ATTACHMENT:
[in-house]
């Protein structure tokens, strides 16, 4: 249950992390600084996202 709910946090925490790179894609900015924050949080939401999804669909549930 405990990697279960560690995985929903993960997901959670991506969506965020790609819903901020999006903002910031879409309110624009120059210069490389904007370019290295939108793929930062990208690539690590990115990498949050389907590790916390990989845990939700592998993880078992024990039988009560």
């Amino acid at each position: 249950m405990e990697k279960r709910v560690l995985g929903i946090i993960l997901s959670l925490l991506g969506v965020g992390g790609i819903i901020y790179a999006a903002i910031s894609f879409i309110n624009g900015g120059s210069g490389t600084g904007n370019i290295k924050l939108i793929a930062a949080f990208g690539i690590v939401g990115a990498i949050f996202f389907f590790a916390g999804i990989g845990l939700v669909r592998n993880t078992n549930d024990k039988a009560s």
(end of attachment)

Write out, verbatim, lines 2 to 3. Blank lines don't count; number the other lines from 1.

């Protein structure tokens, strides 16, 4: 249950992390600084996202 709910946090925490790179894609900015924050949080939401999804669909549930 405990990697279960560690995985929903993960997901959670991506969506965020790609819903901020999006903002910031879409309110624009120059210069490389904007370019290295939108793929930062990208690539690590990115990498949050389907590790916390990989845990939700592998993880078992024990039988009560």
């Amino acid at each position: 249950m405990e990697k279960r709910v560690l995985g929903i946090i993960l997901s959670l925490l991506g969506v965020g992390g790609i819903i901020y790179a999006a903002i910031s894609f879409i309110n624009g900015g120059s210069g490389t600084g904007n370019i290295k924050l939108i793929a930062a949080f990208g690539i690590v939401g990115a990498i949050f996202f389907f590790a916390g999804i990989g845990l939700v669909r592998n993880t078992n549930d024990k039988a009560s």